Pretoria News


Government responds to demands for 7.1% increase with ’0%’ wage hike


PUBLIC servants appear to be on another collision course with the government, after it tabled a salary freeze for the next three years, in response to demands for a 7.1% pay hike.

Talks between the government and its employees resumed at the Public Service Co-ordinating Bargaining Council (PSCBC) yesterday, for the state’s negotiator­s to respond to workers’ demands.

Unionists who spoke to Independen­t Media yesterday said unions would most likely declare a dispute after the government’s offer.

The government tabled “0% increase for the next three years” only a few months after the National Treasury ordered national and provincial department­s to contribute towards reducing the wage bill.

This would mean public servants will not receive any salary increases until at least 2024.

According to the Treasury’s document titled: “Guidelines for costing and budgeting for compensati­on of employees for the preparatio­n of expenditur­e estimates for the 2021 medium term expenditur­e framework”, public servants will not receive increases for the financial years 2020/21, 2021/22, 2022/23 and 2023/24.

The eight unions representi­ng 1.2 million state employees in national and provincial government department­s – Nehawu, Denosa, Hopsersa, Naptosa, Popcru, PSA, Sadtu and Sapu – are demanding consumer price index (CPI), which is projected at 3.1%, plus 4% across the board on the cost-of-living adjustment. Other demands include a special risk allowance of 12% of public servants’ basic salary during national disaster situations like the Covid19 pandemic, R2 500 housing allowance, provision of child care and breast-feeding facilities at all government department­s, boarding school subsidies for their children from grades R to 12, as well as bursaries for their offspring.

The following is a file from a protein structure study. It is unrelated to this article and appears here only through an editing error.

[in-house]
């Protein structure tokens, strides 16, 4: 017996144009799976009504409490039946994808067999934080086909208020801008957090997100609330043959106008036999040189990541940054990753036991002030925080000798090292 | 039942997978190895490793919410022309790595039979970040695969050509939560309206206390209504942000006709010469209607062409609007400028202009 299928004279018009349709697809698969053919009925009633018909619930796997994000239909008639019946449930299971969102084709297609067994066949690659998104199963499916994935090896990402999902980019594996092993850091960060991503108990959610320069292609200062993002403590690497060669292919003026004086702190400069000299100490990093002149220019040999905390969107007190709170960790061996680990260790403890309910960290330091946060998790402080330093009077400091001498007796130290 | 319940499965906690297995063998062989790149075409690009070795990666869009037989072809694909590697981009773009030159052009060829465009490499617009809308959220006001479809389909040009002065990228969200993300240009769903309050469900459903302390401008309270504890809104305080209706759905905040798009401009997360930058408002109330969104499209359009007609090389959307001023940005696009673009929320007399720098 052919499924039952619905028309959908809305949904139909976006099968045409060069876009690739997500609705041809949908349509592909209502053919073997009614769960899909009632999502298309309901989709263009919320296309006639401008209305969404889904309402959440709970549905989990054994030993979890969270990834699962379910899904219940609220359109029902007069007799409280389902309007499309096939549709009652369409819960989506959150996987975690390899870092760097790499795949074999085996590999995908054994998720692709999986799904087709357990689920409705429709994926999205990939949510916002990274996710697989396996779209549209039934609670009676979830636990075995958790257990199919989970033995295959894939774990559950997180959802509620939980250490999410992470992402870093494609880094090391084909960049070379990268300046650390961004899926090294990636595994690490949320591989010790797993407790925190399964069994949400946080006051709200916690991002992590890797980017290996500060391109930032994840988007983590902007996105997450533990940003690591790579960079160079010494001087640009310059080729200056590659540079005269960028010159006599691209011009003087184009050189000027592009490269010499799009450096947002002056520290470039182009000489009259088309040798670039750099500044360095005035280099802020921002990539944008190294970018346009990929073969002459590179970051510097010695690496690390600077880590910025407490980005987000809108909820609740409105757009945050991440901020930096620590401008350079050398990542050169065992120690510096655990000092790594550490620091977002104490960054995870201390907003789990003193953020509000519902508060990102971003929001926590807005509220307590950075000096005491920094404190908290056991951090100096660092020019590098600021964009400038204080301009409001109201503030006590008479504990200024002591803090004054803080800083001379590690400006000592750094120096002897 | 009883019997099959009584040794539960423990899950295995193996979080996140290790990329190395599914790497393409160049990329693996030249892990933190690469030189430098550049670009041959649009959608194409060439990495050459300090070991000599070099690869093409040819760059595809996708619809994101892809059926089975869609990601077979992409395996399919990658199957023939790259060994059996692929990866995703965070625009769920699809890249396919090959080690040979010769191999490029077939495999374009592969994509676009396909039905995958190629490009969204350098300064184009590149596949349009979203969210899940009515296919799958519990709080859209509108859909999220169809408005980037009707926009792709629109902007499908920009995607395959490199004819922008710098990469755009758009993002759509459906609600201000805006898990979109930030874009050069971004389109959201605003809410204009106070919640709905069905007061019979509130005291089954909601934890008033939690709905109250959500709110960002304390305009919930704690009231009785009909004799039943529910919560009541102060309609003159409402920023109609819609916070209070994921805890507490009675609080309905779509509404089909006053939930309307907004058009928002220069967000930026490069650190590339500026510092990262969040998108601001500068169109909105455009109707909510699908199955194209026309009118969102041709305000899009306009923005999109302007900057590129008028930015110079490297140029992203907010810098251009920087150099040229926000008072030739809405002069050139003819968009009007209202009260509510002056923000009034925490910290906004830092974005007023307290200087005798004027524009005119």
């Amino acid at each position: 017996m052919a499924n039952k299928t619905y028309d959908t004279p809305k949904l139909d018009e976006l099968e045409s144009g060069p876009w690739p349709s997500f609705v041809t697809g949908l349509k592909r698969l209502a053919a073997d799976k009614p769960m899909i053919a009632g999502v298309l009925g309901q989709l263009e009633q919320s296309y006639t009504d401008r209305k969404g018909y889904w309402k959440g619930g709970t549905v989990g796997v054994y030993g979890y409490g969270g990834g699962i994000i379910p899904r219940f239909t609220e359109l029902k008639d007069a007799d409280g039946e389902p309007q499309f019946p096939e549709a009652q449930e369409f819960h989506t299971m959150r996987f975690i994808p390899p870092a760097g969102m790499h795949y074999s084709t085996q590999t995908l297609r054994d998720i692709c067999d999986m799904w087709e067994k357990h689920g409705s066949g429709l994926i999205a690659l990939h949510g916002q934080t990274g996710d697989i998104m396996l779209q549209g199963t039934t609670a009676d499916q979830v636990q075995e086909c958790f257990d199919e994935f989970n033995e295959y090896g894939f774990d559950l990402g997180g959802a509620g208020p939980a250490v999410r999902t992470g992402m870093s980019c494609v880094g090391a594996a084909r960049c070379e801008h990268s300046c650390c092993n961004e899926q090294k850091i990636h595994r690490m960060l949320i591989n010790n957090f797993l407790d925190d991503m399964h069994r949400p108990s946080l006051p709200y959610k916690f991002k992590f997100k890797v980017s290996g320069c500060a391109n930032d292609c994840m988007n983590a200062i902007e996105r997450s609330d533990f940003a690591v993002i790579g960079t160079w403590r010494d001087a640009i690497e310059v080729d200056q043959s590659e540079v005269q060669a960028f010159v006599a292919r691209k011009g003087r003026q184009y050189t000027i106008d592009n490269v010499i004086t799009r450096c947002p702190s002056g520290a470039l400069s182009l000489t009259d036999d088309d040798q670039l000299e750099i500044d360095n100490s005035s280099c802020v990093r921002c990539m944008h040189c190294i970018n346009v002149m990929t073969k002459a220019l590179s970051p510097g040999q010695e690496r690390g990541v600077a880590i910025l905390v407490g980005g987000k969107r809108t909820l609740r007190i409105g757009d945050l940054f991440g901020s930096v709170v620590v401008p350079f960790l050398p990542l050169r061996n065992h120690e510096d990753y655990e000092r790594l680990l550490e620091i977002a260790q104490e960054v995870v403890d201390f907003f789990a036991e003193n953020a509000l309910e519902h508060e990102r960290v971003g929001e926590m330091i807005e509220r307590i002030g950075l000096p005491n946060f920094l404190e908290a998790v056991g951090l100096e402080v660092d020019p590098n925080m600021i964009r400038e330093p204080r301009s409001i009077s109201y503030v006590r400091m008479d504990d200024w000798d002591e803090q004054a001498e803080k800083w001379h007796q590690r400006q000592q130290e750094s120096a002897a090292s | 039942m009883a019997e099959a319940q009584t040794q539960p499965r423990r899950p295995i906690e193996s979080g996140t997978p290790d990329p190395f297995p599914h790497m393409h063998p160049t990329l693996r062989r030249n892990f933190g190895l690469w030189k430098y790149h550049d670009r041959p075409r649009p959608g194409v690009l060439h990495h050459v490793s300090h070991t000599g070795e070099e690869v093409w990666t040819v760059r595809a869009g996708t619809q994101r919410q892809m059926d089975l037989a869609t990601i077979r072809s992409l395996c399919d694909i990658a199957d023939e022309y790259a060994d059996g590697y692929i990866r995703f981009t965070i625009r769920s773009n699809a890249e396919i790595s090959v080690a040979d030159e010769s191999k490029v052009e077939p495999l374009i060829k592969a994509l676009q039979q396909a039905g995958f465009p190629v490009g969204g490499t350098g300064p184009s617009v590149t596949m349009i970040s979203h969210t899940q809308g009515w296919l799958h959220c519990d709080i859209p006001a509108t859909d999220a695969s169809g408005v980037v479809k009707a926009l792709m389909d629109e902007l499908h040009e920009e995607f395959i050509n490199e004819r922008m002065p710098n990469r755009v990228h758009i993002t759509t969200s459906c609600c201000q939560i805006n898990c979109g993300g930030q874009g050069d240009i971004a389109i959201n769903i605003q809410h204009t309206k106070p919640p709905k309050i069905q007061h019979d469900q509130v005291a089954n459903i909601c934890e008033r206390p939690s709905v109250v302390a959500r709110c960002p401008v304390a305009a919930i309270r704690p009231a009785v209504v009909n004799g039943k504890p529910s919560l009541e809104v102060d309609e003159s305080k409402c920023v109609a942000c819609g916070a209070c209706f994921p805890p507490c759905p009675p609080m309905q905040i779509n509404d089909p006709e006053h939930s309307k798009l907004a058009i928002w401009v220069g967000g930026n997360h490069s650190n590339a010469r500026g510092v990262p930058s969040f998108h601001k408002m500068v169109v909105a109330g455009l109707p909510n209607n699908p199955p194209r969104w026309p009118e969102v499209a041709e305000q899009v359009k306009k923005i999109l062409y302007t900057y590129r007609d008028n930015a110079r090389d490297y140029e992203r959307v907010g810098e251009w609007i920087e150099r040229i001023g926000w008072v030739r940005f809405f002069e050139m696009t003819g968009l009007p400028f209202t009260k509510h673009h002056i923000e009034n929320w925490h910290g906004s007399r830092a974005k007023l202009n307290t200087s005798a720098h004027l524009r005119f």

Government employees are also demanding a greater use of technology, knowledge and innovation, as working remotely due to the Covid-19 pandemic yielded savings for the government on expenditur­e on electricit­y, water, stationary, telephone costs and other daily operating costs.

They argue that the Covid-19 pandemic and the subsequent national lockdown permanentl­y restructur­ed the workplace, leading to further savings on rental and acquiring of buildings for services that are able to fully operate remotely.

Public servants say the savings can be redirected to them to ensure that their operating costs of electricit­y and premises are compensate­d, and that this arrangemen­t should be permanent and a circumstan­tial allowance be introduced.

According to the list of demands, immediate action should be taken against prolonged suspension­s, which have cost the government R4.5 billion since March 2019, frivolous litigation, mismanagem­ent of funds and corruption, and outsourced contracts when such services can be rendered internally.

In the local government sector, Cosatu affiliate, the SA Municipal Workers Union (Samwu), has already threatened to take to the streets after the SA Local Government Associatio­n responded to its R4 000 wage increase demand with a “ridiculous” offer of 2.8% or just R233 for the lowest paid employee. Salga has also proposed a total freeze on all benefits linked to salaries.

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HERBERT MATIMBA ?? COSATU and other unions protesting in Pretoria against the 6% wage increase. The government is now offering workers a 0% increase.
| HERBERT MATIMBA COSATU and other unions protesting in Pretoria against the 6% wage increase. The government is now offering workers a 0% increase.
 ??  ?? MINISTER of Public Service and Administra­tion Senzo Mchunu
MINISTER of Public Service and Administra­tion Senzo Mchunu

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